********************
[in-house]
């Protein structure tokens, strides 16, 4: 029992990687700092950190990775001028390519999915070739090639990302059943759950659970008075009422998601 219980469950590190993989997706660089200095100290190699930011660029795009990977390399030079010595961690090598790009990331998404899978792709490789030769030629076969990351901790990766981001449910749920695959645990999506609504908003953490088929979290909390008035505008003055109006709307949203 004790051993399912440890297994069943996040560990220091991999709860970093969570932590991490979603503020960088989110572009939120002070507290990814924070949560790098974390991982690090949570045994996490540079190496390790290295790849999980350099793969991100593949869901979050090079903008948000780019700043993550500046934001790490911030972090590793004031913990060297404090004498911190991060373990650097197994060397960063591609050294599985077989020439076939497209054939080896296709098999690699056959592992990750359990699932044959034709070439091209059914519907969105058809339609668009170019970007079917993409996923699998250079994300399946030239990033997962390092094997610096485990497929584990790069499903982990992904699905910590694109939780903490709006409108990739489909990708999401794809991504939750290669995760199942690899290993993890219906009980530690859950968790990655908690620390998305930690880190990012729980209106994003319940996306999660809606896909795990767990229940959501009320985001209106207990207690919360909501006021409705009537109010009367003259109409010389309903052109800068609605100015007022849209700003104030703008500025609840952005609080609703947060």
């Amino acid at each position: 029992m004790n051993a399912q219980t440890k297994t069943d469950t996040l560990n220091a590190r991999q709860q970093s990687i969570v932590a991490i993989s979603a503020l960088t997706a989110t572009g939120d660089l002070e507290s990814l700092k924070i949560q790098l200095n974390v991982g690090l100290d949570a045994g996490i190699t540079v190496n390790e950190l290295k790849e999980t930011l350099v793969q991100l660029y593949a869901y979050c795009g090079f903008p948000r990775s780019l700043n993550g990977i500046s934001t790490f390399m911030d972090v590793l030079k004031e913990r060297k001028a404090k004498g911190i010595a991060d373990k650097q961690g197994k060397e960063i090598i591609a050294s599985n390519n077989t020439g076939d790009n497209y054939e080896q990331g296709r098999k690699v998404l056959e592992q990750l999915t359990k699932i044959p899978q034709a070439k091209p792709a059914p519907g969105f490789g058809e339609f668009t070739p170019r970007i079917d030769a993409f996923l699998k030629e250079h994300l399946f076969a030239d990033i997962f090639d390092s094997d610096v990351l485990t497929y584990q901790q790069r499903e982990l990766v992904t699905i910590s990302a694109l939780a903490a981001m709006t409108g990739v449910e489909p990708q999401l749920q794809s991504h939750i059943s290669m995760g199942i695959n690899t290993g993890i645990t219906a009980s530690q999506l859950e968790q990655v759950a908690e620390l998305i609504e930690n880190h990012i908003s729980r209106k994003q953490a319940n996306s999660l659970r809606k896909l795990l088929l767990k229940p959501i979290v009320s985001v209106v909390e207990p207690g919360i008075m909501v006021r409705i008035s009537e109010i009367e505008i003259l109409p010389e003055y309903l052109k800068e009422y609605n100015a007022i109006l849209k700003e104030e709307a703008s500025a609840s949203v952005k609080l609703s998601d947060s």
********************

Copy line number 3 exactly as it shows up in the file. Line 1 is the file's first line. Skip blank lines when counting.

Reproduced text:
């Amino acid at each position: 029992m004790n051993a399912q219980t440890k297994t069943d469950t996040l560990n220091a590190r991999q709860q970093s990687i969570v932590a991490i993989s979603a503020l960088t997706a989110t572009g939120d660089l002070e507290s990814l700092k924070i949560q790098l200095n974390v991982g690090l100290d949570a045994g996490i190699t540079v190496n390790e950190l290295k790849e999980t930011l350099v793969q991100l660029y593949a869901y979050c795009g090079f903008p948000r990775s780019l700043n993550g990977i500046s934001t790490f390399m911030d972090v590793l030079k004031e913990r060297k001028a404090k004498g911190i010595a991060d373990k650097q961690g197994k060397e960063i090598i591609a050294s599985n390519n077989t020439g076939d790009n497209y054939e080896q990331g296709r098999k690699v998404l056959e592992q990750l999915t359990k699932i044959p899978q034709a070439k091209p792709a059914p519907g969105f490789g058809e339609f668009t070739p170019r970007i079917d030769a993409f996923l699998k030629e250079h994300l399946f076969a030239d990033i997962f090639d390092s094997d610096v990351l485990t497929y584990q901790q790069r499903e982990l990766v992904t699905i910590s990302a694109l939780a903490a981001m709006t409108g990739v449910e489909p990708q999401l749920q794809s991504h939750i059943s290669m995760g199942i695959n690899t290993g993890i645990t219906a009980s530690q999506l859950e968790q990655v759950a908690e620390l998305i609504e930690n880190h990012i908003s729980r209106k994003q953490a319940n996306s999660l659970r809606k896909l795990l088929l767990k229940p959501i979290v009320s985001v209106v909390e207990p207690g919360i008075m909501v006021r409705i008035s009537e109010i009367e505008i003259l109409p010389e003055y309903l052109k800068e009422y609605n100015a007022i109006l849209k700003e104030e709307a703008s500025a609840s949203v952005k609080l609703s998601d947060s």